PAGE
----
As I arrived from Jerusalem on January 1, 2009 I was greeted at the heavily fortified entrance and given a brief tour of the complex by a Russian monk in broken English, viewing the tomb of the desert fathers Sabba and John of Damascus. St. Sabba founded the site in the late 5th century while living in a cave opposite the existing monastery when in a vision seeing a pillar of fire found a cave behind it oriented to the east which would become the main sanctuary, today it is called the chapel of Saint Nicholas. The entire site is extraordinarily clean and well maintained with remains visible from the Byzantine period to today. The monks do not use standard Greenwich time but ancient Roman/Byzantine time as in Scripture (….in the 6th hour he was crucified…Luke 23:44…aka noon). The food served to me was to be eaten apart from the 30 monks because I am a Protestant. The food served was a hearty portion of cold stew consisting of no meat but potatoes and vegetables, with bread, salad, fruit and wine. Their daily life consists as follows. The day begins at 2:00 a.m. with a three hour service in the chapel of St. Nicholas. I was permitted to partake in the entire service save the sacraments. The large cave is shrouded in darkness being only lit by candles with 800 year old icons and the bones of desert martyrs decorating its walls. While at Mar Sabba I finished memorizing the book of Revelation and it was in this service that I was first able to tell the entire book to myself from heart. The monks are awaken one hour prior to the service by a loud bell ringing 33 times, then again moments before the service starts they are summoned by the sound of a hammer knocking on wood, reminding them of Noah calling the beasts into the ark to save them from doom. As the monks enter the ark of the church their procedure is to individually venerate various icons by bowing to them and kissing them as well as the 136 skulls of the martyrs. They believe the bones not only retain their story but the Holy Spirit. The service is conducted entirely in Greek with reading from the Septuagint and their liturgy, culminating with the sacraments. From 5:00 to 8:00 a.m.  is a time of prayer and rest save for those who prepare the main and only meal of the day served at 9:00 a.m., save for the weekend when there are two meals served daily. From 10:00 a.m. to 3:00 pm is a time of work and study. From 3:00 to 4:00 p.m. is the evening vespers service which is a time of prayer, singing and reading that begins in the narthex of the other main chapel the Church of the Annunciation. The monks would not permit me to venerate the icons and during the service I first had to stand out of the chapel in the entrance way, out of paradise, but on the second day I was kindly invited into the chapel with them. Following vespers there is a one hour break till the 30 minute evening prayer service starting at 5:00 p.m. which is followed by a time of devotions by the Abbot to his flock of which I was excluded. From 6:00 p.m. until 2:00 a.m. is a time of prayer, meditation and rest.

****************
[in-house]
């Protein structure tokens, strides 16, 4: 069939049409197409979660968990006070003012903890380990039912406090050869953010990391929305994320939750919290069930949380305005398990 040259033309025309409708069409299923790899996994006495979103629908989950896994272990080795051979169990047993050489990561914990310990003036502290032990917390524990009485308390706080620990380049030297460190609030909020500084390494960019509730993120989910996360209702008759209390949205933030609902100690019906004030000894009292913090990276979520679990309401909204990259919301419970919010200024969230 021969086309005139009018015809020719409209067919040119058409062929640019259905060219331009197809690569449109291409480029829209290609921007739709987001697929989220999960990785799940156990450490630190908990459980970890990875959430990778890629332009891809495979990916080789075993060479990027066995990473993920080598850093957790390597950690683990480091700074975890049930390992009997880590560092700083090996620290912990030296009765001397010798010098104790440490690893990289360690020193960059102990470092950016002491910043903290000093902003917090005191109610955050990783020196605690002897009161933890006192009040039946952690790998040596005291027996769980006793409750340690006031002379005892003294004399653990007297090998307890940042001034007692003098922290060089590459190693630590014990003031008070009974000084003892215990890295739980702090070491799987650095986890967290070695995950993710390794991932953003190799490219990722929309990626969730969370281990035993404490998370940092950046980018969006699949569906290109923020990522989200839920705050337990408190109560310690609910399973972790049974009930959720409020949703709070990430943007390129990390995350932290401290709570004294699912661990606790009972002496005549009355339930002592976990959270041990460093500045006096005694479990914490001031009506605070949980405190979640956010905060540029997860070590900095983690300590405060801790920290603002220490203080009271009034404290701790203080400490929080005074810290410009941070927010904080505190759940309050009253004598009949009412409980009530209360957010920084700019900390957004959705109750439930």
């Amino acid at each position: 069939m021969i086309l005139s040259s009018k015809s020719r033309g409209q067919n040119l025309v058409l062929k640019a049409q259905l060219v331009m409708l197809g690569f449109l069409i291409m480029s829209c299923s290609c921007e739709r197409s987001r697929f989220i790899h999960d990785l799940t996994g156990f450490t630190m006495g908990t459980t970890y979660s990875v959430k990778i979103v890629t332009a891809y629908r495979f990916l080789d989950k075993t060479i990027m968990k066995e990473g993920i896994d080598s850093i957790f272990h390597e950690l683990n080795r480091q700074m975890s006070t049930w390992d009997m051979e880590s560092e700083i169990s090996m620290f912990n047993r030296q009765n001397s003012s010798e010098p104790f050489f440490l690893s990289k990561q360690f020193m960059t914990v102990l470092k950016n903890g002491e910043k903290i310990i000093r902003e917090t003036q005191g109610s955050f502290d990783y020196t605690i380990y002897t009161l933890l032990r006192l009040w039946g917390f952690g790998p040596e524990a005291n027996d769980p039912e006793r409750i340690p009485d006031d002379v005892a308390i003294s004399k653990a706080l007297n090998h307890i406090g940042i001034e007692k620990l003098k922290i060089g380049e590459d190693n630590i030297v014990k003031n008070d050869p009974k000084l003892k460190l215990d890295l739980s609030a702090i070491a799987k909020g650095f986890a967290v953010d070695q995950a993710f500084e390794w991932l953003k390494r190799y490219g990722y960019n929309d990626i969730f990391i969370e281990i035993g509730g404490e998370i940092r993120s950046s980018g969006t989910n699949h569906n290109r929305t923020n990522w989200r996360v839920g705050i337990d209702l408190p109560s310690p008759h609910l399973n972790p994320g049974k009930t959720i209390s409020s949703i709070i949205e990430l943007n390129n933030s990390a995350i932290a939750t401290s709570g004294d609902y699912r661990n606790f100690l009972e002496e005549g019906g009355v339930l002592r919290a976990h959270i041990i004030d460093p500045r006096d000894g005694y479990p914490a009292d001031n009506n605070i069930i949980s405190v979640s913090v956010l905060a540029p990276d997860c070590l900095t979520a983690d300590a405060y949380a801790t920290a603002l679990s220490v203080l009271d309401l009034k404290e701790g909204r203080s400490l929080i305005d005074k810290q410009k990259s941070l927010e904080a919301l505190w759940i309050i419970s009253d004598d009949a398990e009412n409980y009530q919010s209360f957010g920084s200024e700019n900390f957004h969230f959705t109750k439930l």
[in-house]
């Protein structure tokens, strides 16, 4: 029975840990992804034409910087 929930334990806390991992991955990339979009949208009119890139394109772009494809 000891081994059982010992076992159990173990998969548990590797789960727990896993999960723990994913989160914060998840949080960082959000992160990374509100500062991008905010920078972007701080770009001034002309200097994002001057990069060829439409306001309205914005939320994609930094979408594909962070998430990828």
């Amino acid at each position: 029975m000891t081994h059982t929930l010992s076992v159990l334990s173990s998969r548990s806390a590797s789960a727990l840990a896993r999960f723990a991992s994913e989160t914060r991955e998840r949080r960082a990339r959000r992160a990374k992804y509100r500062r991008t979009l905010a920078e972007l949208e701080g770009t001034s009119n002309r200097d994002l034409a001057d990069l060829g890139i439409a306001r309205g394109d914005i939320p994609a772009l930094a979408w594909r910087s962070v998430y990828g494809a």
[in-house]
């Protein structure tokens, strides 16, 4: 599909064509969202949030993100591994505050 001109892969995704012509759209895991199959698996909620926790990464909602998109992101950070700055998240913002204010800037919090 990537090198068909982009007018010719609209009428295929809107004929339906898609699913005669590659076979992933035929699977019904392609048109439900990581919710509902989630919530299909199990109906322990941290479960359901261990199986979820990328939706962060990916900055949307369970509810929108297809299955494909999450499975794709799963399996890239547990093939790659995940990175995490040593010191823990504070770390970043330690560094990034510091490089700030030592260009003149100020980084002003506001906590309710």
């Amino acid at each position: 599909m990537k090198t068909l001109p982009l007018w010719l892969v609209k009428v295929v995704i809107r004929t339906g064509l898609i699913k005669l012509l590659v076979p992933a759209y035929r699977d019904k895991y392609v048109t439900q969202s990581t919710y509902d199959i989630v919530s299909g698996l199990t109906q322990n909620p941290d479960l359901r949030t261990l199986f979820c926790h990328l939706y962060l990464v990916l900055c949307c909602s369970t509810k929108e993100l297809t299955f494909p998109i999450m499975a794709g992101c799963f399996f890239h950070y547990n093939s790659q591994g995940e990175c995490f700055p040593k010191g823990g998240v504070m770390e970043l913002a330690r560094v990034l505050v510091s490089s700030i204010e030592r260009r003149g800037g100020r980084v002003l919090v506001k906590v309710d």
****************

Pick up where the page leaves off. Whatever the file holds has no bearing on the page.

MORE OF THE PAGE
The three days and three nights I stayed with the monks was everything I imagined but nothing I expected, for seeing something is different than being told about it. The living conditions would be considered good for desert anchorites. The 110 rooms in the lavra are small 11 feet by 11 feet but warm and decorated. Each room has one bed, desk, and lamp with three blankets and a tub of well water to wash their hands and their feet. After the first day I felt very welcome by most the monks, especially the five who spoke some English and developed a real affinity with them. The monks were very curious about America and its new president and considered these days the birth pangs. I was scheduled to stay seven days but only stayed three, for I based my decision on the unwritten rules of hospitality, not wanting to wear out my welcome and the fact that I did not want to invade their high holy Christmas services. This was advantageous as they asked me to return to them and next time to bring some maps of the Holy Land’.